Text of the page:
In the past and still in the present, Saturday markets are the biggest sellers. When waves of migration was at its highest before and during the Victorian era, immigrants were mostly shut out of markets; especially, Jewish immigrants where work is forbidden on Saturday. Most often, even Londoners had so much wares leftover, they too experienced economic loss.

East London attracted the rural poor of London and many of the immigrant communities before the Victorian era. Holding a market on Sunday in light of most Londoners attending church services attracted diverse communities to join together for economic security and growth while also connecting with other families and cultures around them. Thus began the flower market on Columbia Road.

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Harrods | London, United Kingdom

Should I really talk about Harrods during the holiday rush on a Saturday evening? I thought to myself if I don’t visit Harrods, what type of holiday would this be? I would be missing an experience – and I did, I missed the experience of just having a nice evening to myself. Instead, I rustled myself out of a comfy, warm room to jump on a tube to the busiest shopping centre in London. It’s a maze. Yes, you read that correctly, a maze, not amaze. I made the most of it.

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If anything, Harrods has an amazing Food Hall – chaotic but delicious. A bowl of cacio e pepe with a generous amount of parmesan reggiano and a nice glass of bubbles renewed my energy because once you get into Harrods, it takes stamina to get out.

Somerset House | London, United Kingdom

In the morning, if you catch the morning light early on, you’ll witness eclipses of shadows at Somerset House’s courtyard. It’s angular and straight, suggesting a chromatic abstract painting. You’ll be in complete darkness if you stand near the western wing then be completely visible in the light within a few steps. People sit and drink their tea while others cross the courtyard to reach the other wing versus walking around. And why not? Each wing exits into the massive, beautifully designed courtyard where in the summer heat, multiple fountains are synchronized to dance in patterns and leaps.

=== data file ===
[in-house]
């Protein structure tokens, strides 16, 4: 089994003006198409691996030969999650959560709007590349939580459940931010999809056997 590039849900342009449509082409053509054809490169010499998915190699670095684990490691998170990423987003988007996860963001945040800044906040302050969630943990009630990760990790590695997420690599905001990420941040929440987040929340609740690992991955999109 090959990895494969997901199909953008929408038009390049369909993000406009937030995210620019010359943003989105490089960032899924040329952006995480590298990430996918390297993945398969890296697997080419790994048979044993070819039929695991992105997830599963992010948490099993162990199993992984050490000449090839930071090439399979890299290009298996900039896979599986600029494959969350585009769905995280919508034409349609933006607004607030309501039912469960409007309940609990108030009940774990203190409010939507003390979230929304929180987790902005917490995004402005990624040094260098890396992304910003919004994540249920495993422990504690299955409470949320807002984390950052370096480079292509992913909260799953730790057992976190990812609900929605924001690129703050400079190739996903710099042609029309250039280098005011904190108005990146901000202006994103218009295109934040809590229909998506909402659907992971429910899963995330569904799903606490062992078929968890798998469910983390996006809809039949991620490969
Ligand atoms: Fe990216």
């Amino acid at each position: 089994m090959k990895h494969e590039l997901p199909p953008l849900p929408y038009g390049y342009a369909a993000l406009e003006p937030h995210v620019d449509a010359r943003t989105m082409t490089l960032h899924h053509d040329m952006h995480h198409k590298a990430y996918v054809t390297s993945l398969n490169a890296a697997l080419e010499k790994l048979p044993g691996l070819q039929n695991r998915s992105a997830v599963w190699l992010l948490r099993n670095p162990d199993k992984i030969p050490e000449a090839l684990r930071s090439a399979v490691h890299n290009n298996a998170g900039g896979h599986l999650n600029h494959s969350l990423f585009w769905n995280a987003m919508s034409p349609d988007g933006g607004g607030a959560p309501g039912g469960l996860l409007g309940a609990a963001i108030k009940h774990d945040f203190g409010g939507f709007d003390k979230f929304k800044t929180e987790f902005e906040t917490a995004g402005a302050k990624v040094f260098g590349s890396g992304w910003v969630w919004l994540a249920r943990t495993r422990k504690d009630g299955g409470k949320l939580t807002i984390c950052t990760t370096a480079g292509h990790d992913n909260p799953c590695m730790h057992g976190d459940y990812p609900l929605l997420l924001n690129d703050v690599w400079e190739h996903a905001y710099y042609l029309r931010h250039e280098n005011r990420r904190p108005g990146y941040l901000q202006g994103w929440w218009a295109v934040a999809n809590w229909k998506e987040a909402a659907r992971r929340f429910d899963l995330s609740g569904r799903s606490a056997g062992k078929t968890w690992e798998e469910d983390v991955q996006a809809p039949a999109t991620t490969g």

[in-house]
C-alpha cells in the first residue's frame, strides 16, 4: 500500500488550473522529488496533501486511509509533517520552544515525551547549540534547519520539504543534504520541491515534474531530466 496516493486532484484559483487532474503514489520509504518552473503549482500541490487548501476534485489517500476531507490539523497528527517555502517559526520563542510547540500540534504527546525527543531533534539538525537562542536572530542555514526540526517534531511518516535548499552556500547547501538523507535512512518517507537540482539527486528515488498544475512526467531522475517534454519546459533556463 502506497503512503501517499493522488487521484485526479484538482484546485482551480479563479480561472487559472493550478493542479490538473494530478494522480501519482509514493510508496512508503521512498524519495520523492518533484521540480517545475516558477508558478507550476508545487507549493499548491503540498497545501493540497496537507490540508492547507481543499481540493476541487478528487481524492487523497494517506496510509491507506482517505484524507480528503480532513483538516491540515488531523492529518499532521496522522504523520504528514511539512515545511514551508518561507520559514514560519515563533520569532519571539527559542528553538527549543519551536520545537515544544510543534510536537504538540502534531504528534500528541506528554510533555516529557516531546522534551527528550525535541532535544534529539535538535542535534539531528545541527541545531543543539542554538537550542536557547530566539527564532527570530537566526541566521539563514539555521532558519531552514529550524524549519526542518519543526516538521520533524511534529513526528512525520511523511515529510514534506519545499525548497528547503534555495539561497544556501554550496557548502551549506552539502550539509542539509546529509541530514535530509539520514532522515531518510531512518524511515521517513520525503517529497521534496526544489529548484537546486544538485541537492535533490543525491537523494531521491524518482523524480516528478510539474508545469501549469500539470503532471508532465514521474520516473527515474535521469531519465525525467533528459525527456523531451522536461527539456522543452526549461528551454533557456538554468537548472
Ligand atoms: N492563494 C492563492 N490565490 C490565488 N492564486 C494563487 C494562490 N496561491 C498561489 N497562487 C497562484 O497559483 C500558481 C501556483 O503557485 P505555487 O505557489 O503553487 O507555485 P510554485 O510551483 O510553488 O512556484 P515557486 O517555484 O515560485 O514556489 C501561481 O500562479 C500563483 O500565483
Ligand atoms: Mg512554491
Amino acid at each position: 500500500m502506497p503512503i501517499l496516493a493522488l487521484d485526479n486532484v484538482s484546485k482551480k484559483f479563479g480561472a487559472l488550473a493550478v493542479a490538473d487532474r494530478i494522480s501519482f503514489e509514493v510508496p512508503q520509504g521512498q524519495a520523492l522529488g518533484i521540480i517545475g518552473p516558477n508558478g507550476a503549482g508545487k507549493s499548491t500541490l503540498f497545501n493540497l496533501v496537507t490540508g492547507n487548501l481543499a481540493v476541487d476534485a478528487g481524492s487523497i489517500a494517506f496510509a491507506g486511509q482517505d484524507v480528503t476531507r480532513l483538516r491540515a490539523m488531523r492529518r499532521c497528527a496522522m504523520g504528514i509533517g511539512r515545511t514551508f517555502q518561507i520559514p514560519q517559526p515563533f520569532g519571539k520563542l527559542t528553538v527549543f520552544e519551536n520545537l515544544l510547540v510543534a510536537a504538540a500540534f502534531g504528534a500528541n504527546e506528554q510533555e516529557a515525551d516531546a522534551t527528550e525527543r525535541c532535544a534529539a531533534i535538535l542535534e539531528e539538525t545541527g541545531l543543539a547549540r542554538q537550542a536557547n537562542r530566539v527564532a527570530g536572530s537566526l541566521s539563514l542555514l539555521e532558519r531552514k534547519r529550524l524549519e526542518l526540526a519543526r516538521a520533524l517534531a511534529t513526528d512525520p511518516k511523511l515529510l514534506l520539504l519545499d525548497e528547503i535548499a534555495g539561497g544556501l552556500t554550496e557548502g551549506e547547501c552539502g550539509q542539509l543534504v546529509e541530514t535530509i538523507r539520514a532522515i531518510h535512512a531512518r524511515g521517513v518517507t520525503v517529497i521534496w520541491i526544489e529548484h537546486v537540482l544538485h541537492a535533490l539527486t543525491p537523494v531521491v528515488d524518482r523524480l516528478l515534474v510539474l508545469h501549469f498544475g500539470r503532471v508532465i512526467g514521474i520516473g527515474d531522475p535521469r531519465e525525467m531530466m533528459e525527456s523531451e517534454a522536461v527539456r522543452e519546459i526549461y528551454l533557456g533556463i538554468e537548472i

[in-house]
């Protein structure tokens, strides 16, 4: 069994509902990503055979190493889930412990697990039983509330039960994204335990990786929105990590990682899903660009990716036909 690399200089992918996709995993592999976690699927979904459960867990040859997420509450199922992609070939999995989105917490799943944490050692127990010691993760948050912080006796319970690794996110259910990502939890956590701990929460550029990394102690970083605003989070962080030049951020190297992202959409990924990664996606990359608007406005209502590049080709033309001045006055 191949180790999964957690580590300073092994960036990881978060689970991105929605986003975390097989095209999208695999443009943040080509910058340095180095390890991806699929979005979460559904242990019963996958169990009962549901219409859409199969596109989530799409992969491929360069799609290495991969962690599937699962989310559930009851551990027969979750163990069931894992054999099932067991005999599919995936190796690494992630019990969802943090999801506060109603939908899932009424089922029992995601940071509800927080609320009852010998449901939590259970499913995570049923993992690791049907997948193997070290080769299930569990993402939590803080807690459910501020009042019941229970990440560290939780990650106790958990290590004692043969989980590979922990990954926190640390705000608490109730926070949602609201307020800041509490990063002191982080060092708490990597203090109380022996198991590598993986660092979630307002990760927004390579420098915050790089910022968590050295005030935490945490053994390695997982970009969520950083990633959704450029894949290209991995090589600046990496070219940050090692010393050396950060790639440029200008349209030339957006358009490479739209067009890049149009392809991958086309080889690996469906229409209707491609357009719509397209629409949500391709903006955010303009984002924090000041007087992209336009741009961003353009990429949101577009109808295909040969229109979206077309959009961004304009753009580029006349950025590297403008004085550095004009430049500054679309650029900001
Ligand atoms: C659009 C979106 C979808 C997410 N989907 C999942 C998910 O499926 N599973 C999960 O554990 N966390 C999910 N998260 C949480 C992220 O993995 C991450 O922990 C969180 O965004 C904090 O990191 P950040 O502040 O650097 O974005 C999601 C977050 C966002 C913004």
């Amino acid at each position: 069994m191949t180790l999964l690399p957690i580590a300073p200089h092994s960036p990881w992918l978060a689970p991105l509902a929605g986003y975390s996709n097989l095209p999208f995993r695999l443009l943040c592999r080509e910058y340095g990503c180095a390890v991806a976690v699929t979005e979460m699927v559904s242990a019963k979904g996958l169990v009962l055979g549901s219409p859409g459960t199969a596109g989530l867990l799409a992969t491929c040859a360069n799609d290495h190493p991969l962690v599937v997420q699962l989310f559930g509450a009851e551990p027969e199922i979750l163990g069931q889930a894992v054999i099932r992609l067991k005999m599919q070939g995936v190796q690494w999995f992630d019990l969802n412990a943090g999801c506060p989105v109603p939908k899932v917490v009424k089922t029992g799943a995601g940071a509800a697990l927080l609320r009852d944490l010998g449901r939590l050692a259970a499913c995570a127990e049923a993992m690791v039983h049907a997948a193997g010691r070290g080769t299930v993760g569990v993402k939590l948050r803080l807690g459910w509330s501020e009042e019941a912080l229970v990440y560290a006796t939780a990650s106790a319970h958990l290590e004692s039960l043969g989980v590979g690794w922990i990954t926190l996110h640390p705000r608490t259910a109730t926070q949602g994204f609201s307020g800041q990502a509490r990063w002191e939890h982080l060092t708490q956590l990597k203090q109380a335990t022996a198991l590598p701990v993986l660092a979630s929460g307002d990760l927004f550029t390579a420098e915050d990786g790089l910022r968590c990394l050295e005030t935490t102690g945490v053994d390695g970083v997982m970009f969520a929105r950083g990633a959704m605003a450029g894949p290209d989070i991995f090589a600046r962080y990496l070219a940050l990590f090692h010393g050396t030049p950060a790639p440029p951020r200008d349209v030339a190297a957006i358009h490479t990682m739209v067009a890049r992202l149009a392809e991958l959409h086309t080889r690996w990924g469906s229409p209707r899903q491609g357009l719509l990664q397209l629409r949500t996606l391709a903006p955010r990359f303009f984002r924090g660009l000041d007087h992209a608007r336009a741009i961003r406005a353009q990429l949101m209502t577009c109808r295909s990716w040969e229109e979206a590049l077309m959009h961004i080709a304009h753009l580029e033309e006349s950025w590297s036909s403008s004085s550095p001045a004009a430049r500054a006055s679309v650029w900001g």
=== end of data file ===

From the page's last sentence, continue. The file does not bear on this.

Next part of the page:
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During the holidays, Somerset House transforms into an evening of ice skating and partners with Fortnum & Mason to create an evening of teas, biscuits and chocolates in the western wing.

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FEBRUARY 2019

During my five days in London, there was a record warm wave in the month of February. I blocked all the reasons as to why that could possibly happen and just enjoyed the absolute sunshine that flowed from the clear, blue skies everyday. From historic ruins to secret gardens, Borough Market and Brick Lane Market, changing of the guards to changing my bus route, here are the magnificent sights old London town shared with me! Also, pubs, very, very old ones. Cheers mate!

River Thames, Tate Modern | London, England

Before heading to Tate Modern to have a drink, listen to some awesome DJ’s at the bar and witness the incredible 360 degree view of London from the 10th floor, I explored London’s oldest market, Borough Market (found later in the post). Plans were to have a bit of dinner but then i decided to have a lot of a donut. Afterwards, to burn off the amazing sugar-dusted, creme patissiere filled donut, I walked along the bank, taking in the deep blue hues.

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Tate Modern is a relatively new museum, The Queen opening it in May 2000. It holds all of Britain’s modern art from 1900 and forward. There are four museums in the Tate group, all named after the British sugar magnate Henry Tate of Tate & Lyle. I visited Tate Modern on a Friday evening after walking the foot path on River Thames. All national galleries and museums admission is free – make sure to check out the bar on the 1st floor with DJ’s filling the space with music. On the 10th floor, there is a bar and patio where gorgeous views of London awaits. Fortunately, in the middle of February, London’s forecast was clear skies all evening.